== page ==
III. OBJECTIONS TO THE PRESENTENCE REPORT
¶ 41 The final issue presented is whether the trial court erred in failing to resolve Jaeger's objections to the presentence report. We first note that he does not challenge his prison sentence. Rather, he contends that Utah Code Ann. § 77-18-1 requires the trial court to resolve objections to the presentence report on the record and that the court's failure to do so in this instance may be prejudicial to him in the future since “the errors ․ will follow [him] to his eventual parole hearings.” The statute relied on by Jaeger provides that
[a]ny alleged inaccuracies in the presentence investigation report, which have not been resolved by the parties and the [D]epartment [of Corrections] prior to sentencing, shall be brought to the attention of the sentencing judge, and the judge may grant an additional ten working days to resolve the alleged inaccuracies of the report with the department. If after ten working days the inaccuracies cannot be resolved, the court shall make a determination of relevance and accuracy on the record.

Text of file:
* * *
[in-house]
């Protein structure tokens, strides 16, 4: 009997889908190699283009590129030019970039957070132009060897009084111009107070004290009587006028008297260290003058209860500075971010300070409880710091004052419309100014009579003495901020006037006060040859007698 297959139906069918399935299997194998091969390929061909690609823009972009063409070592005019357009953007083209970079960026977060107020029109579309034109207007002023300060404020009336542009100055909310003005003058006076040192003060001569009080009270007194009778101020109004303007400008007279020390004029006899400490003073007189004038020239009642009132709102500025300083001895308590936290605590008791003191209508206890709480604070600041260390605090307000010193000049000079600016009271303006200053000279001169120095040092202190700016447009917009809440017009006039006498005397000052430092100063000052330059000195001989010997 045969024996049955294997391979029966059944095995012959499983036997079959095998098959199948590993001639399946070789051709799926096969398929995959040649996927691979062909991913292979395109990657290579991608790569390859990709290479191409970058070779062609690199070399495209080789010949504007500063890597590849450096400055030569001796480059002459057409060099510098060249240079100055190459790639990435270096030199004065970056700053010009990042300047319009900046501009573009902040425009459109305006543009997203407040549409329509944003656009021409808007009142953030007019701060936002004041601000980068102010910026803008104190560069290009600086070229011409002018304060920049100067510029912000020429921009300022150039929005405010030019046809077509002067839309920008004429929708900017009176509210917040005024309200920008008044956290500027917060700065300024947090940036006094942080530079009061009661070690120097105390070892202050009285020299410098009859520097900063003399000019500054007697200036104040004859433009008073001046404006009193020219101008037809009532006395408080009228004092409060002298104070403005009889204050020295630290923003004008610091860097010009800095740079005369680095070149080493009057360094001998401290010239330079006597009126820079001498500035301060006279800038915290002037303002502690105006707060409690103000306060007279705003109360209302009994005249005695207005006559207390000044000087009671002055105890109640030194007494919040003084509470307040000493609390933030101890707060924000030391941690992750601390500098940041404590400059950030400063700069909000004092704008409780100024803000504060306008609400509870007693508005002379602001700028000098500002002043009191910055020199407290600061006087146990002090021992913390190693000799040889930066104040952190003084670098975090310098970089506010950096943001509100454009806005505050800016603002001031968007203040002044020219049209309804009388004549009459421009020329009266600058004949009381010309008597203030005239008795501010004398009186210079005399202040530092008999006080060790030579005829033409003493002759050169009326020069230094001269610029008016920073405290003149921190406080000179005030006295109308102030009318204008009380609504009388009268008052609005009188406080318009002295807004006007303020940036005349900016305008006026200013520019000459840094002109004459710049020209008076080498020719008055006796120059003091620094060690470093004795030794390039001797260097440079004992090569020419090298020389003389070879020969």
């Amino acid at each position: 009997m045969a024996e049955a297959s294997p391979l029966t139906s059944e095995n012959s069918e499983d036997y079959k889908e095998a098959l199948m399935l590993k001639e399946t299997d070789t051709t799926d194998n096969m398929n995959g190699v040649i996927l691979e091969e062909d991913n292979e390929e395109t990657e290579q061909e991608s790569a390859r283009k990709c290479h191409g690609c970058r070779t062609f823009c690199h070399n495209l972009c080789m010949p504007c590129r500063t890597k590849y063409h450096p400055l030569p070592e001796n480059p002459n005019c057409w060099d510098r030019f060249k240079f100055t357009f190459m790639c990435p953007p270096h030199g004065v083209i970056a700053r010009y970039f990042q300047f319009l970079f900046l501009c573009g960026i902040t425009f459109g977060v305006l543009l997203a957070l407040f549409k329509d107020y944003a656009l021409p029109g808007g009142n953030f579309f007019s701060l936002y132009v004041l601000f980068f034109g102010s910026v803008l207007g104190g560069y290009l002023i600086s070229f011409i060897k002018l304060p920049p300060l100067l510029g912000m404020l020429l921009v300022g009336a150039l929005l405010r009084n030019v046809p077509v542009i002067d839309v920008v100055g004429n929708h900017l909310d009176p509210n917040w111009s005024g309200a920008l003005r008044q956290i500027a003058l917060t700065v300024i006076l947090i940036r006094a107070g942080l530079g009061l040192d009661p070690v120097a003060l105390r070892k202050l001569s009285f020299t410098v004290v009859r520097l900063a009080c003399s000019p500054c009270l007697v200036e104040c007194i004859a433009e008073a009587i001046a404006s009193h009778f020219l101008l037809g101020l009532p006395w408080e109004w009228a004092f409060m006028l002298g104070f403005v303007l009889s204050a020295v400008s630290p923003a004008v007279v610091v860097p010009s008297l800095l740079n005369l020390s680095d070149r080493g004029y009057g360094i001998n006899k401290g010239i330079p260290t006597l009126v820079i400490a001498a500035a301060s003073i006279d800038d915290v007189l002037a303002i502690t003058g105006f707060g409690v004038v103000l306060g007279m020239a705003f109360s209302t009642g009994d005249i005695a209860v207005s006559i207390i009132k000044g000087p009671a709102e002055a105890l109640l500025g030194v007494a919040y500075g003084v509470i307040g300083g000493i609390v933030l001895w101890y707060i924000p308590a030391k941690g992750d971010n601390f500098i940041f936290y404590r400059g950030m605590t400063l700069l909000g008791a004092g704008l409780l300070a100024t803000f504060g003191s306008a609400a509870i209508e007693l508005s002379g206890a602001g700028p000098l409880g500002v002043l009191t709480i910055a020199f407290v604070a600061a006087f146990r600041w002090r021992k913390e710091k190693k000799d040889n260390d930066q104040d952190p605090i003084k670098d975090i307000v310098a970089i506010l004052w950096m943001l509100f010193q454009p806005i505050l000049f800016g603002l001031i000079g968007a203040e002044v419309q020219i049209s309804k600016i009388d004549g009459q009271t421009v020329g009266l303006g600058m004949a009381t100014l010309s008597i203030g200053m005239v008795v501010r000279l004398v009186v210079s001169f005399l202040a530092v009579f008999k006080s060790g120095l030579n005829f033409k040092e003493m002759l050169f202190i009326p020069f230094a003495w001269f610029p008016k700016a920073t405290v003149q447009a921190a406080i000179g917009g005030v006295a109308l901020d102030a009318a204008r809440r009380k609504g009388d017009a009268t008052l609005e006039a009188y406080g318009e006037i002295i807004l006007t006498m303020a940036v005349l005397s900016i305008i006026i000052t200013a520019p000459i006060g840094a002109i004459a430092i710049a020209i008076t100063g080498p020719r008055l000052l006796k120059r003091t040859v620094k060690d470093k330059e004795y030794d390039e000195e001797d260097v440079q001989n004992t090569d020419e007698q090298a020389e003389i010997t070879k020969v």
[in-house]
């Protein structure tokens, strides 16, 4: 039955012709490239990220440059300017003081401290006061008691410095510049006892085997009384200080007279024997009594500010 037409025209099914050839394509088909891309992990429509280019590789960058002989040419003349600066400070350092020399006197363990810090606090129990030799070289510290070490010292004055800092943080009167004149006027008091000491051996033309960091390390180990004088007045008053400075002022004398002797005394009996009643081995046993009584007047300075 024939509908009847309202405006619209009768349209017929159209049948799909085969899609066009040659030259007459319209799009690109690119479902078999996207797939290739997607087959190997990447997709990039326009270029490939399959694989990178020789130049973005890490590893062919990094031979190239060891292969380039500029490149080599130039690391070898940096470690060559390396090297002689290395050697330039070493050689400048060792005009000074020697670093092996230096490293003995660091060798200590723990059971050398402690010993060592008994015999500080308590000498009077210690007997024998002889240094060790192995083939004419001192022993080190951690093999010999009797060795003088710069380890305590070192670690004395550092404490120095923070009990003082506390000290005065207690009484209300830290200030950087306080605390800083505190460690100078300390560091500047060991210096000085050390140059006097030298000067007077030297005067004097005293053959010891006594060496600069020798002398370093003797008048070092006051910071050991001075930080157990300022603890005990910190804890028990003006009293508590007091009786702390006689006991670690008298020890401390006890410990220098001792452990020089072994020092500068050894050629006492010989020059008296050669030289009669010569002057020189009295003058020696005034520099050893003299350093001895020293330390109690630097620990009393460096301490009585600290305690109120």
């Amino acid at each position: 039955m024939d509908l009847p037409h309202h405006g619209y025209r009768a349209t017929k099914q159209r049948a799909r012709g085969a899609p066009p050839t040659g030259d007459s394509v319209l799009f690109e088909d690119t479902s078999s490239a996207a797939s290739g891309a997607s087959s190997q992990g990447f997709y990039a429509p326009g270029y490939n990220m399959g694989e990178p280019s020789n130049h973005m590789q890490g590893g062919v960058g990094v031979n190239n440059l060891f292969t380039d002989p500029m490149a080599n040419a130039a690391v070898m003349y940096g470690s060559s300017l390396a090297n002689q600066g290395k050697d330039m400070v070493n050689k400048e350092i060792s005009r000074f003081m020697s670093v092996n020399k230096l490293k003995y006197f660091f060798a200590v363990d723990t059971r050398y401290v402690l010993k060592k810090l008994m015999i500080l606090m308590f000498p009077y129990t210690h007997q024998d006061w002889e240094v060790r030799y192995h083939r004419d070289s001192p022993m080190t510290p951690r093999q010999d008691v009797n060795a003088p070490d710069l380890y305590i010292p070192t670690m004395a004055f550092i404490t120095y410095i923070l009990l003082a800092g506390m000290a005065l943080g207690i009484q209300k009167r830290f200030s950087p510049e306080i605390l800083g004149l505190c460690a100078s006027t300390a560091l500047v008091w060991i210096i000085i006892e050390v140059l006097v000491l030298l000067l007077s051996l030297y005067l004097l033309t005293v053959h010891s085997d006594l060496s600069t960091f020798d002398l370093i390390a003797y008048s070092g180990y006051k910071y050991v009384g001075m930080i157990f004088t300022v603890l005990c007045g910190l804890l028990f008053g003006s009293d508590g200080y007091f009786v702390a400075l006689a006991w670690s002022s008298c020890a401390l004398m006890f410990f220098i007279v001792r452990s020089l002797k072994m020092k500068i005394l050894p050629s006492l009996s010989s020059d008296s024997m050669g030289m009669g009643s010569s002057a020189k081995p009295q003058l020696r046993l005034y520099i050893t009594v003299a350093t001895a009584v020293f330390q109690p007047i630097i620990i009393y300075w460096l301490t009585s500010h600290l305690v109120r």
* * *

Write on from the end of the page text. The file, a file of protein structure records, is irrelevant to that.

Utah Code Ann. § 77-18-1(6)(a) (emphasis added).
¶ 42 Jaeger objected to the presentence investigation report prepared in this case on the basis of errors and omissions therein. In particular, he asserted that the report erroneously stated that (1) the victim, Mary Barndt, was “particularly vulnerable”; (2) Mary's injuries were “unusually extensive”; and (3) Jaeger's offense was characterized by “extreme cruelty [and] depravity.” Jaeger also contended that the report omitted several mitigating factors such as his good employment record, strong familial relationships, and clean police record since his initial arrest in 1990. Although the prosecution agreed that the presentence investigation report was incorrect in some aspects, the court refused to amend or modify the presentence report. It stated: “[T]he presentence report is the way it is. I'm taking everything into consideration. As far as my amending or changing the presentence report, I will not make a decision either way.”